Once our faith has developed to the point of accepting Jesus’ Resurrection (which is real, by the way), then we have to deal with the purpose of the Easter story. You see, the Resurrection was not just a parlor trick to wow the masses. Jesus was not a first-century David Copperfield trying to do a trick that was just too good to be true. The purpose of the Resurrection is to provide the foundation for a future. The events of Easter weekend all have deepest significance.
Jesus died on a cross to provide the perfect sacrifice for the unforgivable. We could not pay dearly enough to restore a relationship with God that was broken by the sinfulness of mankind. Jesus, having lived a sinless life in our sin-filled world, made the only payment possible.
Jesus was buried, and His disciples fell into discouragement because the hope they had placed in Him seemed to be gone with Him. That silent second day—the Sabbath of the week—forced early disciples to reflect on what it was—who it was—that they had followed and believed. This kind of reflection makes or breaks our faith. For those early disciples, their faith triumphed.
On the first Resurrection Day, Jesus conquered death as a promise of a future for those who believe. It is this foundational promise on which the church builds and operates even into the twenty-first century. Hard to believe? Yes. Imperative to believe? Absolutely. Christ is risen—for you, for me, for all who did believe, for all who do believe, and for all who will ever believe. He is risen indeed!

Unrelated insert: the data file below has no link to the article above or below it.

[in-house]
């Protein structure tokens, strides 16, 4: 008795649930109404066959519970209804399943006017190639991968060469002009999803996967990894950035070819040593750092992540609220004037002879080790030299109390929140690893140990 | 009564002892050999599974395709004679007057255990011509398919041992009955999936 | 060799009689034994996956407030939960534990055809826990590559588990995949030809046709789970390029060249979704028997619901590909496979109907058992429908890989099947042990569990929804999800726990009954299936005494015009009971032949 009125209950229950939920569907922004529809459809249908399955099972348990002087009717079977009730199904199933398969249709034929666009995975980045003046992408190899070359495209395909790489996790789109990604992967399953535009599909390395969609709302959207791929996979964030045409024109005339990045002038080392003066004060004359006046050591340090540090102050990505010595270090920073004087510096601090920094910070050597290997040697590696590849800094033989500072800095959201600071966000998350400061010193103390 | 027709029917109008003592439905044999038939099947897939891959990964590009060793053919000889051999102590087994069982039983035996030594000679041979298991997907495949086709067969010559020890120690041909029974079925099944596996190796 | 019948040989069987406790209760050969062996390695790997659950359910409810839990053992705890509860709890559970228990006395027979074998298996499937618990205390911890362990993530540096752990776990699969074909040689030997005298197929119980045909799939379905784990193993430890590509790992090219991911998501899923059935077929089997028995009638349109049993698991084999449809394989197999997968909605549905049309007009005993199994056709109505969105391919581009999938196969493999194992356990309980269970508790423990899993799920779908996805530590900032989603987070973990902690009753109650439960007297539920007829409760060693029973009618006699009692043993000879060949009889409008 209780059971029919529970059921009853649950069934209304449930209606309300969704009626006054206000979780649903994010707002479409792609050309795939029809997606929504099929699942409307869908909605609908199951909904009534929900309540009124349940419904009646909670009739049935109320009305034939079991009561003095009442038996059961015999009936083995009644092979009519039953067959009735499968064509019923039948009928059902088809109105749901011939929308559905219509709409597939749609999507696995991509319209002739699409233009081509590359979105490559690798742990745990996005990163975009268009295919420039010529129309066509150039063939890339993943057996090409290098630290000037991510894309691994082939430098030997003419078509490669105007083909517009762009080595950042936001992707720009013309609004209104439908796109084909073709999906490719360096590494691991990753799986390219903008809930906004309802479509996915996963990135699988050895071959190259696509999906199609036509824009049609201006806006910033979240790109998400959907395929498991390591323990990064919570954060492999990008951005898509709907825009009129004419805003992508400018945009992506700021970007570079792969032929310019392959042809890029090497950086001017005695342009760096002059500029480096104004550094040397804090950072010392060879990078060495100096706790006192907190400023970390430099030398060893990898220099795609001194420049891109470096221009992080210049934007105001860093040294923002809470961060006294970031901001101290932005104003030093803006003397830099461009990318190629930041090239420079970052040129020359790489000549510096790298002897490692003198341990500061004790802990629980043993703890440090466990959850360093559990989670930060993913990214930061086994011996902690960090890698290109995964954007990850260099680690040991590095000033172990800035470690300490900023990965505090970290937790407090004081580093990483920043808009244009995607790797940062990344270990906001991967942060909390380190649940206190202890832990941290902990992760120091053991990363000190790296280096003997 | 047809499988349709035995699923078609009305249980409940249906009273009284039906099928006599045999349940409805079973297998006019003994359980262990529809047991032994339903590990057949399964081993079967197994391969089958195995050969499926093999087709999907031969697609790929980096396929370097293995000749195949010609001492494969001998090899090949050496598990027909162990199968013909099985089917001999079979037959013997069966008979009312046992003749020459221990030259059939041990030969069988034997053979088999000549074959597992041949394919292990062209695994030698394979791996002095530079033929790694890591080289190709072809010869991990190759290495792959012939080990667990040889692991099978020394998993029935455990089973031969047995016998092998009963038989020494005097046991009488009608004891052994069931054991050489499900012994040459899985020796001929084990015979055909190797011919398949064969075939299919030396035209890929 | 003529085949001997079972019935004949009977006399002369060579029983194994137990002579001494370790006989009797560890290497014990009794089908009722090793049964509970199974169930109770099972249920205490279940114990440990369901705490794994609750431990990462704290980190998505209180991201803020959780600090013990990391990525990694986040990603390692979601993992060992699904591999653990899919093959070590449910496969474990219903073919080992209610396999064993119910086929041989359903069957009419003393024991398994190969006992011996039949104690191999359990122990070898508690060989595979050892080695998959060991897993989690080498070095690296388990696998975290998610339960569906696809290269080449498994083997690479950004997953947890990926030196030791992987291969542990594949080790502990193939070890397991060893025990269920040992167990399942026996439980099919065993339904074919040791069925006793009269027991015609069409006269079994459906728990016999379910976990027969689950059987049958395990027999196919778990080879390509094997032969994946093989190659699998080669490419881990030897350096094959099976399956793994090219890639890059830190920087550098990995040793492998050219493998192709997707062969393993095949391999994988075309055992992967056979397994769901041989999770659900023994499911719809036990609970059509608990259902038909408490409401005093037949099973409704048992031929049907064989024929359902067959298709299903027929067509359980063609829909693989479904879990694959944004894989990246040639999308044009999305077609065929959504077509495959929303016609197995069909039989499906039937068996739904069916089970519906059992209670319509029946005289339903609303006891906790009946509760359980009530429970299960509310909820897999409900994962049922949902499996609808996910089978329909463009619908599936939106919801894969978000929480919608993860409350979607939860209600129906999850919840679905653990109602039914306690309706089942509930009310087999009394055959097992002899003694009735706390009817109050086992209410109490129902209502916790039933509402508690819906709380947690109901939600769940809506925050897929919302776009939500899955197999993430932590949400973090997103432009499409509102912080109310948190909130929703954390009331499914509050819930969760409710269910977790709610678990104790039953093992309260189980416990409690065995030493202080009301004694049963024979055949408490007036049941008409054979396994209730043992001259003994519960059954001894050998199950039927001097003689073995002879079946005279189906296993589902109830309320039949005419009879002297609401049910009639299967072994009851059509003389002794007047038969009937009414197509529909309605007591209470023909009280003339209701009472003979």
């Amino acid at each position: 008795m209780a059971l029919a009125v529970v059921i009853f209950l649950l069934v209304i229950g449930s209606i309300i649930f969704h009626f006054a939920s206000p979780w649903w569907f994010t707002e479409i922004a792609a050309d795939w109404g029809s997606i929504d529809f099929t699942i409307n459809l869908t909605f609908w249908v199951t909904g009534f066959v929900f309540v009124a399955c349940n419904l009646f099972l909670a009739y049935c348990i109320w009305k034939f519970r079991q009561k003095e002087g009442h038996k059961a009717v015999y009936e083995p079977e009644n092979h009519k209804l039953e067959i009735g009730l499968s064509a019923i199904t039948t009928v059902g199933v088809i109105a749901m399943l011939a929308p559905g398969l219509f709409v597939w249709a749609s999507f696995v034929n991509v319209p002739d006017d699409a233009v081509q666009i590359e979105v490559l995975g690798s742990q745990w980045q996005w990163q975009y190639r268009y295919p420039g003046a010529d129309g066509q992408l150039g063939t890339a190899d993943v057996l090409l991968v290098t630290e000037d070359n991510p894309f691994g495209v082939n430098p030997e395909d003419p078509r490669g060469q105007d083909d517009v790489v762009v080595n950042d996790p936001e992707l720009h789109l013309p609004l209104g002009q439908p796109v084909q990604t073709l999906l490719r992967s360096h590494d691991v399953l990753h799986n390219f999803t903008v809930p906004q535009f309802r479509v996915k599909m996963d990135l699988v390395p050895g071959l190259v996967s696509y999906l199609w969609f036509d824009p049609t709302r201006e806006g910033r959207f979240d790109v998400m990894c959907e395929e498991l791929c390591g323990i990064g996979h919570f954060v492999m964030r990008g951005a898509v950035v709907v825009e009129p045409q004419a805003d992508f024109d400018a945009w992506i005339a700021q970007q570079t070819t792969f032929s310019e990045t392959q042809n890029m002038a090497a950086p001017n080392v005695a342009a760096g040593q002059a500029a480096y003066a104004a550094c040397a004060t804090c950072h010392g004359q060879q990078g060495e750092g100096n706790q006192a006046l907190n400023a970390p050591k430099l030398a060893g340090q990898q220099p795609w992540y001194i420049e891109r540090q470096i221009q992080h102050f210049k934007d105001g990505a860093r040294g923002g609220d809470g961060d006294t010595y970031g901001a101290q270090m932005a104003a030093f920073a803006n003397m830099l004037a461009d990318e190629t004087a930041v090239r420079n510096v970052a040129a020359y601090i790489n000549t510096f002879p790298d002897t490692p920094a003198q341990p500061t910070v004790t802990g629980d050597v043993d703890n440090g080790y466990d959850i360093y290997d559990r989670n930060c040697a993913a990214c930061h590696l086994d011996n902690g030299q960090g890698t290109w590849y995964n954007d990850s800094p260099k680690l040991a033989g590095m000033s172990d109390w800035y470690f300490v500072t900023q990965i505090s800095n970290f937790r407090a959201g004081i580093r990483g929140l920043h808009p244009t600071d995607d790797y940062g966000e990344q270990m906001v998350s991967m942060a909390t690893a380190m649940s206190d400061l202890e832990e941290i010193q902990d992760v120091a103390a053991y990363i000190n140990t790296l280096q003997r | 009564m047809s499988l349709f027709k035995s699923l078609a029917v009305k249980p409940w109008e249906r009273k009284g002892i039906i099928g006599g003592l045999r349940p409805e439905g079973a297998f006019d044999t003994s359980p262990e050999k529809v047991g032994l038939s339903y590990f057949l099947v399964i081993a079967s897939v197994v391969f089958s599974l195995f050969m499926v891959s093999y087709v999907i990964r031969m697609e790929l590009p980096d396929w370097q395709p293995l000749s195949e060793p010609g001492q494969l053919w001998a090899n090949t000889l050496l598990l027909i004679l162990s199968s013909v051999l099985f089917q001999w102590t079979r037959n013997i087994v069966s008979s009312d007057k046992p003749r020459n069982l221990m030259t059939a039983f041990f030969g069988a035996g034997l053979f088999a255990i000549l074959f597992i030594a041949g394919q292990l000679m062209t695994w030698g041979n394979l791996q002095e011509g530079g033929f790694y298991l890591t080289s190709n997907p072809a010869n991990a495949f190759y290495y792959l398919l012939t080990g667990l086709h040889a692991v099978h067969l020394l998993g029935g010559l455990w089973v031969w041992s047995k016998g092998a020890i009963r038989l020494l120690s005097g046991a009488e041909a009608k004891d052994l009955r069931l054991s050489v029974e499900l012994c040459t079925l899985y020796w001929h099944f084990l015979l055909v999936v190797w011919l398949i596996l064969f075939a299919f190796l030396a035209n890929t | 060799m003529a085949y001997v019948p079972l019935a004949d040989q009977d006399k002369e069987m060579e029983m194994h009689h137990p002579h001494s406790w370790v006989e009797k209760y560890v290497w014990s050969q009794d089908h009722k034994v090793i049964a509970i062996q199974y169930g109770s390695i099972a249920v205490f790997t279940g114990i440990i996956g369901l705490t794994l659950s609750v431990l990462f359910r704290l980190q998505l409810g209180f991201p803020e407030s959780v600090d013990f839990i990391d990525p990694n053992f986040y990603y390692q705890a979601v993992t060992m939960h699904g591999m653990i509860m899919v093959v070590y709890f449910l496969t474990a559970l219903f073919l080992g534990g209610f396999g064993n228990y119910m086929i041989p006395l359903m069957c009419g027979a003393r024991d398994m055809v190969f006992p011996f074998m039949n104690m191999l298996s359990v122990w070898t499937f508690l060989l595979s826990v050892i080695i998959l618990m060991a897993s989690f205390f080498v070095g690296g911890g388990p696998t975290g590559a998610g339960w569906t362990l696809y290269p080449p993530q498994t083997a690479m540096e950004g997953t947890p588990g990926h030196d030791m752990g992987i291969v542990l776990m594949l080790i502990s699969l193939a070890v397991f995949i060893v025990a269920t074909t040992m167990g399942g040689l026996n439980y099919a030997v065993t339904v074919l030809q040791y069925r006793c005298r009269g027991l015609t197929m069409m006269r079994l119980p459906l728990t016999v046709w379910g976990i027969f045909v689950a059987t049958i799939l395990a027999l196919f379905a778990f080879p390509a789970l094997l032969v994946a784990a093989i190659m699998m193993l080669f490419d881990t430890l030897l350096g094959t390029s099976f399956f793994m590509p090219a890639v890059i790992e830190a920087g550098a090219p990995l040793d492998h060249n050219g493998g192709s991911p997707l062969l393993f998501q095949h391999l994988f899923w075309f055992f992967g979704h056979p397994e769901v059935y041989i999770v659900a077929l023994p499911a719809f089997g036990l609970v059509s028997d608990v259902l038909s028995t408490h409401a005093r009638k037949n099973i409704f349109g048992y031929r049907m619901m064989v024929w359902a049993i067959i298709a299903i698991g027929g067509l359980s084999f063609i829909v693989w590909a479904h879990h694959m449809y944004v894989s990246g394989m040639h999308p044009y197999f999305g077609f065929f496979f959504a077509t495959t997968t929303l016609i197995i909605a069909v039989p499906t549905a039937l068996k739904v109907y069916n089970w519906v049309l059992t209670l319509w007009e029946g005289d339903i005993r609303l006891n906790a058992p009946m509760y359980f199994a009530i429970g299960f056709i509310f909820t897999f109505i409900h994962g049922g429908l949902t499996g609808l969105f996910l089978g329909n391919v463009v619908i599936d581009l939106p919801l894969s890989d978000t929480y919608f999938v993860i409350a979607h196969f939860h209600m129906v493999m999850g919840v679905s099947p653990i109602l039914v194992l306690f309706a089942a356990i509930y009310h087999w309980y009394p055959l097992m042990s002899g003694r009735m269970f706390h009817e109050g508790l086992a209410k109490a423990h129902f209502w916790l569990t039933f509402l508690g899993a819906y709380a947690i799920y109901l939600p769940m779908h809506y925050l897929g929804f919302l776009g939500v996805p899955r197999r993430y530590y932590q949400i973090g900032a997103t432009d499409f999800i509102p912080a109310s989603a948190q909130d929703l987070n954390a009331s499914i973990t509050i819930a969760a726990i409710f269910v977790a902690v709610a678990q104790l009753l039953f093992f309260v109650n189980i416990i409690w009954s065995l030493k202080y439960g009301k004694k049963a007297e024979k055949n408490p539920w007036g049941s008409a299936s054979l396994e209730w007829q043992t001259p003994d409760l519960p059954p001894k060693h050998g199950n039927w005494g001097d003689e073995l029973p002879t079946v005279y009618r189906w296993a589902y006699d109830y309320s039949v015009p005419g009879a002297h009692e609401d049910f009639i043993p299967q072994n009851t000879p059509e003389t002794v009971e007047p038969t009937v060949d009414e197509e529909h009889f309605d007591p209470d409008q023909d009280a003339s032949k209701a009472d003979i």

“’Why do you seek the living among the dead? He is not here, but has risen.” — an Angel, Luke 24:5b-6a
9 April 2017
Building anything that will last starts with a strong foundation. It doesn’t matter whether you want to build a house, a skyscraper, or some free-standing structure, you want to have basic foundational material that is sound and worthy.
In the case of a permanent building you want to have a foundation made out of strong material that will stand up to anything that nature might throw at it over the course of the long haul. If you are building, say, a car, you want to use the best materials for the frame—something that won’t give way and crumple at the first high wind.
God gave the church the foundational stone of Jesus Christ—a worthy material if ever there was one—and then sound teaching and committed foundational members that would allow for her to grow strong and weather the ages. She’s done pretty good so far, with the only minor chinks attributed to faulty materials in the superstructure, not in the foundation.
As we build on the foundation laid for us, we want to test the material that we are providing through our faith and commitment to be sure that what we add to the structure of God’s church is worthy to be used in His building. This requires faith in the Messiah (Christ), commitment to the mission (Church), and obedience to the message (Scripture), and then we can continue to build a strong house of faith.
“Let each one take care how he builds upon it.” —1 Corinthians 3:10b
2 April 2017
“Your mission, should you choose to accept it . . .” Brings back some memories, doesn’t it? Jim Phelps sitting at a table in some exotic location with a small reel-to-reel tape player and an envelope filled with photos; the disembodied voice describing some clandestine goings-on that require the Impossible Mission Force to correct for the safety of the world and the American way; and closing with the warning that the tape would self-destruct in 10 seconds.